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Licensed Unlicensed Requires Authentication Published by De Gruyter March 17, 2007

Risk, Fairness, and the Geography of Disaster

Robert R.M. Verchick

This article examines risk and distributional fairness as they relate the Hurricane Katrina disaster and climate change. To be sure, these catastrophes are different. Katrina was regional, not global, and was fast-acting. Climate change is global, slow-moving and will come in multiple stages in a series of sudden and incremental changes throughout the world. Yet both present challenges for policy makers concerned with managing risk and protecting the most vulnerable members of society. The issues of risk management and social vulnerability are both tied to geography, an additional theme that helps shed light on the interconnection between the Katrina tragedy and climate change.

An overly narrow focus on cost-benefit studies kept the United States from adequately appreciating the destructive force of Gulf hurricanes and the vulnerability of its levees and land-use policies. This same attention to cost-benefit analysis is similarly distorting the threats that global warming now poses. A lack of attention to America's social safety net also insured that the destruction of Hurricane Katrina would place an enormously disproportionate burden on minorities, women, the poor, and other vulnerable groups. Today's predictions of climate disruption envision a similarly disproportionate burden on the world's poor, women, and people of color. Yet without aggressive efforts to strengthen the physical and economic infrastructures of developing countries, particularly those in Africa and southern Asia, the world's weakest (and least culpable) peoples will bear the brunt of global catastrophe.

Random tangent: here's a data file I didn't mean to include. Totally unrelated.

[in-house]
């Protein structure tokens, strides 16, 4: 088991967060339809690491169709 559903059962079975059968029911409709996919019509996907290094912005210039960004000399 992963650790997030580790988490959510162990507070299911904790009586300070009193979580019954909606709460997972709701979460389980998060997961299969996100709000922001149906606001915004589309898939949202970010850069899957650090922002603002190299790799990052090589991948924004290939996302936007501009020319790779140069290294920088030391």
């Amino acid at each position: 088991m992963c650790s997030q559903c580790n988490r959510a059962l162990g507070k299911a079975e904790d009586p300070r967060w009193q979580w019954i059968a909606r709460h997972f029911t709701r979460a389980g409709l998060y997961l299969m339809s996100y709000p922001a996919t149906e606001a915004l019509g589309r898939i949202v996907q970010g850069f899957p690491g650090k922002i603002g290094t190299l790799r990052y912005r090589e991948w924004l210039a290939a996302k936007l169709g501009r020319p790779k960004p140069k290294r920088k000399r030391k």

This article argues that the same ideas now recommended for New Orleans—a more precautionary risk-management approach and a strengthening of the social safety net—are the same prescriptions for the international community as it faces the prospects of global warming. In keeping with the theme of geography, the article includes a series of thought-provoking, full-color maps to suggest that what we see is unavoidably linked to how we see it.

Published Online: 2007-3-17

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